Grace in Discernment

graceA wise person will know these things, and an understanding person will take them to heart. The Lord’s ways are right. Good people live by following them, but those who turn against God die because of them. (Hosea 14:9)

Ponder It.

  • How do you struggle with discernment?
  • How have your skills in discernment changed over time?
  • How has this series of devotions impacted your ability and desire to discern God’s will for your life?

Receive It. We’ve become accustomed to saying, “I don’t see anything wrong with it,” when it’s not obvious to us what God thinks about something. Perhaps we don’t think he’s interested in the issue, but God has interest in everything we do. He is invested in our lives. Instead of forging ahead if we don’t see something wrong with what we’re doing, thinking, or feeling, try flipping the question and ask, “What’s right with it?”

God’s wisdom isn’t human wisdom. When we mix a little of God’s truth with a lot of stuff we learn from everyone around us, we can become as disoriented as a blindfolded child trying to pin the tail on the donkey. We can rationalize that something is “kind of truth,” because it looks a little like truth, but there’s no hybrid truth with God. God pours himself into you because he wants you to fully know him. He wants you to discern what’s of him and what’s of the world, what’s okay to turn away from and what you need to face head on, when you need to speak up and when you need to be quiet. God’s wisdom can only come from God and is fully intended to glorify God. If we only ask and accept it, the Holy Spirit will give us this guidance and wisdom to live every moment of every day to glorify God.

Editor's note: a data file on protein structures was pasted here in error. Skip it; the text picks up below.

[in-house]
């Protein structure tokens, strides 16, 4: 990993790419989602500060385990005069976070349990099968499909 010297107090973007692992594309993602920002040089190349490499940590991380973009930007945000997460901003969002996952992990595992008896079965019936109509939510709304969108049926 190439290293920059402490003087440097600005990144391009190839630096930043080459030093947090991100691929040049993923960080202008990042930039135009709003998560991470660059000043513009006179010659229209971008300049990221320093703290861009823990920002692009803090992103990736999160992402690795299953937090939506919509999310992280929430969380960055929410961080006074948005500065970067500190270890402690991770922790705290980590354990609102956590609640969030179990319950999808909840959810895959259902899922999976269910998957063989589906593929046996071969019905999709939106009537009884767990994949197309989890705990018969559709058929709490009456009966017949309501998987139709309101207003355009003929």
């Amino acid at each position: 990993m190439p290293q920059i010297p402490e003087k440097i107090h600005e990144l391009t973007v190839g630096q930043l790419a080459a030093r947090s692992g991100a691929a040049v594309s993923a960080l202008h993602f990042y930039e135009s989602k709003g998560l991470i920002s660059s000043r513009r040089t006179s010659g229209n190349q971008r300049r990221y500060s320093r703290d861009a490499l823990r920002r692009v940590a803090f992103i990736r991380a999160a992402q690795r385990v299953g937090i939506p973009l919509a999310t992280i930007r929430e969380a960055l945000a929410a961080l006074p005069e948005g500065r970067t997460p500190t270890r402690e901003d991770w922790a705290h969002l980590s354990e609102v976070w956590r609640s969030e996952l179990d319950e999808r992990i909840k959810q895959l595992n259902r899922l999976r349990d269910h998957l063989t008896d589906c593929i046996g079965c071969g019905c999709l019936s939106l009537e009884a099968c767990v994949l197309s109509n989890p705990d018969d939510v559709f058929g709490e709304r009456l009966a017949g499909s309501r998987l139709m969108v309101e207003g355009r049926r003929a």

Live It. When faced with a decision today, ask yourself, “Is this taking me one step closer or one step farther from God?” Commit every decision you make today to God, asking for and trusting his guidance.

Justice

cj_istock_000006259503largeThe Lord rises to argue the case and stands to judge the people. The Lord brings this charge…(Isaiah 3:13-14a)

God has multiple roles in justice, because He is justice. We most often declare God as judge. Often it’s not a positive declaration: “Don’t worry. God will ultimately judge him!” In essence, we’re already judging someone and declaring God will certainly agree and handle the person with as much harshness as we want.

Good thing we don’t always know how God deals with someone. He deals in both justice and grace, righteousness and compassion, judgment and mercy.

And He isn’t just the final judge. He brings charges and argues the case, too. Because ultimately, they’re His standards. We can make all the laws we want and hold people accountable according to them. There are consequences on earth, as there should be. God created us for eternity, and time on earth is part of it. But there is a broader perspective than what we see. And perhaps narrower in some ways.

We don’t understand it all, but we can pursue truth even in our areas of uncertainties. We can invite correction into our lives. We can seek wisdom, then live it out. We can trust Him – for today and eternity.

Turning Away and Toward

Then I turned to consider wisdom, madness, and folly, for what will the man be like who comes after the king? He will do what has already been done. And I realized that there is an advantage to wisdom over folly, like the advantage of light over darkness. The wise man has eyes in his head, but the fool walks in darkness. (Ecclesiastes 2:13-14)

Then.

Turn.

Realize.

Such important words. We need to refuse to get stuck. Even when things are the same and seem futile, we don’t need to get stuck. We can consider another perspective, use another filter, apply wisdom. We can realize the significance (or insignificance) of something within a broader context.

Today is “then.” Today is a time for turning and realizing. Don’t get stuck in wondering if you’re ready. Consider wisdom and walk with light.